Hi, I’m Mark. I’m a soldier in the love revolution. I’m committed to being a strong force of love in this world, rooted in the acceptance of an assignment given by Jesus. This is a non-violent revolution that has the power to literally change the world.
Here’s how it starts for me: I believe I am unconditionally, unfathomably loved by God. This outrageously free gift is not just for me, but for you, and for the whole world. Because of that, my mission is to declare how unbelievably loved you are, as well as everyone else on the planet. I hope you’ve gotten this message loud and clear through every bit of my writing and music endeavors.
How’s It Going?
I always thought that Christians would be the best lovers in the world. But it turns out many people seem to have very different ideas of what it actually means to love someone.
Can I make it simple? If the person you’re showing love to doesn’t feel loved by you, you’re probably doing it wrong.
How do you think we can be better lovers? I’d love to hear from you. Keep reading for some ideas from me.
What’s The Problem?
I get it. I have lived a big part of my Christian life convinced the best way to love someone was to point out the wrong, what I called “the sin,” in their lives. And then convince them they needed to change. The primary way I was supposed to love was by pointing out the things they were doing that I was certain would send them to my version of eternal punishment. It had nothing to do with actually loving them in the here and now.
This is rooted in the idea that God’s love (and acceptance into heaven or banishment into hell) is determined by our behavior. By how good or bad we are. Additionally, your level of faith or commitment to God can be seen by the good or bad stuff you do in your life. So, you better shape up—God is watching, churches announce.
Which means that in the church we end up with a whole bunch of people walking around trying to show how wonderful their life is, how they’ve defeated all of life’s demons, and are living in blessing and victory. This has never been my story, nor anyone who has ever been completely honest with me.
The result is that the most difficult struggles we face remain hidden from view, shoved into the closet, swept under the rug. People begin to think they are the only one struggling with doubts, addiction, or pain, and they can’t imagine sharing their vulnerable truth with anyone at the church. This would mean getting kicked off the worship team or the deacon council, removed from teaching Sunday school and immediately placed on the prayer chain—which basically means everyone will be talking about you behind your back.
The truth is that we are all convoluted messes of both good and bad behaviors, thoughts, and intentions. We all carry various degrees of fear, shame, and anxiety. Our faith levels vary from day to day…sometimes minute by minute. Most of us are just hoping to get through today, and can’t help but wonder what part God plays in it all.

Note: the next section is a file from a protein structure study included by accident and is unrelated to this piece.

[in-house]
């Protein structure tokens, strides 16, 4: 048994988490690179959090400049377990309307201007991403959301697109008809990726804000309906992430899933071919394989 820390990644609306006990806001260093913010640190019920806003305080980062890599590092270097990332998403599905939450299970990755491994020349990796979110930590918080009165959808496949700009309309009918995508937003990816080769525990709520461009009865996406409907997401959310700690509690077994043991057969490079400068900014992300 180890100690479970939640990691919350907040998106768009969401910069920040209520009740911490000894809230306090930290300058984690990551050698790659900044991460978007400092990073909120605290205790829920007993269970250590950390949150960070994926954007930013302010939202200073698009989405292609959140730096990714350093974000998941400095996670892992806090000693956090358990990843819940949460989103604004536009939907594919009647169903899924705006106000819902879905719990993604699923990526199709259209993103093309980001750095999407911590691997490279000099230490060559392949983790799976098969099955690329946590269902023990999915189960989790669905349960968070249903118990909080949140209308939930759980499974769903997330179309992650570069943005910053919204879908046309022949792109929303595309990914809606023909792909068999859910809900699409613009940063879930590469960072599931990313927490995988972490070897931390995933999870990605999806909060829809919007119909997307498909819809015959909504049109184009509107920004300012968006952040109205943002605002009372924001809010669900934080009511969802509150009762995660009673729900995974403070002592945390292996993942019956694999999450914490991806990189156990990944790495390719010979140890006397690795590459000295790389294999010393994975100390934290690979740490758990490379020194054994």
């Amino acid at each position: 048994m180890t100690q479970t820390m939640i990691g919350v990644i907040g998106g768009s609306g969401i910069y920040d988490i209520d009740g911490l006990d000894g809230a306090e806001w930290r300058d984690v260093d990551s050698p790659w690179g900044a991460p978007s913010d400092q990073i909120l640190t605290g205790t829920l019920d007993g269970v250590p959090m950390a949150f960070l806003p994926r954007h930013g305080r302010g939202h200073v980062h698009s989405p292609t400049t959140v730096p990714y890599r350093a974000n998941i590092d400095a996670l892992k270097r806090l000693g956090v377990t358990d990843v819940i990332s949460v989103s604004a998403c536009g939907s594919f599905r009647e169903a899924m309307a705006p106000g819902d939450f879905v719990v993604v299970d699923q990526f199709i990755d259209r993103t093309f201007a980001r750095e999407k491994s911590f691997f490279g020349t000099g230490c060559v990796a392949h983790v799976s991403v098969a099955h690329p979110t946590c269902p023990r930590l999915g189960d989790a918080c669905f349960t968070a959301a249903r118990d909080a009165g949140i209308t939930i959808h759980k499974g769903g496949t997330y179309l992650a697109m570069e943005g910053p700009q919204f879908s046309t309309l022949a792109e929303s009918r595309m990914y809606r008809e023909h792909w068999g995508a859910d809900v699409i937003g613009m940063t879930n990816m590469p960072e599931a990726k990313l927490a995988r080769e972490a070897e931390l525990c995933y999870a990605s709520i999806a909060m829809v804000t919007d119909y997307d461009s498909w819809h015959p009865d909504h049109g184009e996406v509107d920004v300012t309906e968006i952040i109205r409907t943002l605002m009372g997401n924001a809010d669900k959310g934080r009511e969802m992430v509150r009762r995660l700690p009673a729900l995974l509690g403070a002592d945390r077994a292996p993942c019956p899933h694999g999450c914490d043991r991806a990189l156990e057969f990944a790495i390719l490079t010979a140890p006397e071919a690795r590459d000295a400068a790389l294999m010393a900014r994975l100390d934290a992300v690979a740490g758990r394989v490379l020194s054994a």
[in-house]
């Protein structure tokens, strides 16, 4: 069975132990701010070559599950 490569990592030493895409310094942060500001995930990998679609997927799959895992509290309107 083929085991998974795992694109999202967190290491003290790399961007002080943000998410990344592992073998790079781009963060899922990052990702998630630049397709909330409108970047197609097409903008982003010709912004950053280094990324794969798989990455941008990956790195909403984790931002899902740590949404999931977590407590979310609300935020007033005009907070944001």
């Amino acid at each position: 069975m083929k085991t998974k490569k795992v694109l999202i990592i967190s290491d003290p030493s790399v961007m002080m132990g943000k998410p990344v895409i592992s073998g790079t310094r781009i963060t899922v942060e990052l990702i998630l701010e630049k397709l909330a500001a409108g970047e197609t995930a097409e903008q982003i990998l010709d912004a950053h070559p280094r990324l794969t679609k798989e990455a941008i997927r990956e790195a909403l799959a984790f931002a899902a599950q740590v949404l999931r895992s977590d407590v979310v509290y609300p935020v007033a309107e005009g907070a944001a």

And it turns out that my efforts to change me…to fix me…to make me better…are completely hit or miss. Some work, some don’t. But I have also felt my heart change in a supernatural instant from fear to love, from anxiety to peace, from judging to loving. I don't hesitate to credit God for those changes.
To love other people better we need to be able to see ourselves more realistically. Not as people who have it all figured out, but as messed up, in-process humans who are hoping to understand more clearly our own belovedness. When we see ourselves humbly and realistically, we can have more compassion and love for others. We can see ourselves in another person who is just trying to make their way, with whatever challenges have been placed upon them.
Actual love looks more like lending a helping hand, than shouting a proclamation for everyone to clean up their act.
If you’re struggling to know how to love someone, here’s a great starting point: Love is actually patient. It’s kind. It doesn’t envy, doesn’t boast, isn’t proud, doesn’t dishonor, isn’t self-seeking, isn’t easily angered, keeps no record of wrongs, doesn’t delight in evil but rejoices in truth, always protects, always trusts, always hopes, and always perseveres. Love never fails. (I Cor 13:4-7)
If you’re looking for ways to be a better lover, try out this list. Especially when you feel the urge to try to judge someone, or get them to change into someone who looks more like you think they should look. Take a deep breath, and remember how loved you are…exactly the way you are.
And never forget there’s absolutely nothing you can do about it.
My good & brilliant friend Marcia Ramirez wrote a powerful and extremely comprehensive essay about her journey toward becoming a more loving and affirming person, in particular toward her LGBTQ+ friends and relatives. It relates to my essay this week, especially when she quotes Bible teacher Beth Moore saying, "You can't shame someone into a transformation on the inside." And then Marcia continues, “Yes, you might shame someone into pretending for a bit that they aren't who they are so that they don't risk being excluded from their community. But shame only changes outward appearances, and usually only temporarily. No one can pretend forever without falling apart. Only the Holy Spirit can change someone's heart, if indeed it needs to be changed. Only the Holy Spirit can do the inside work. We humans don't have that kind of power.”
I know this is a highly controversial topic, but I also know many of you are looking for ways to be better lovers, like Marcia and me are aiming to be.
God bless you on your own journey!
one def'n of love, wanting the best for another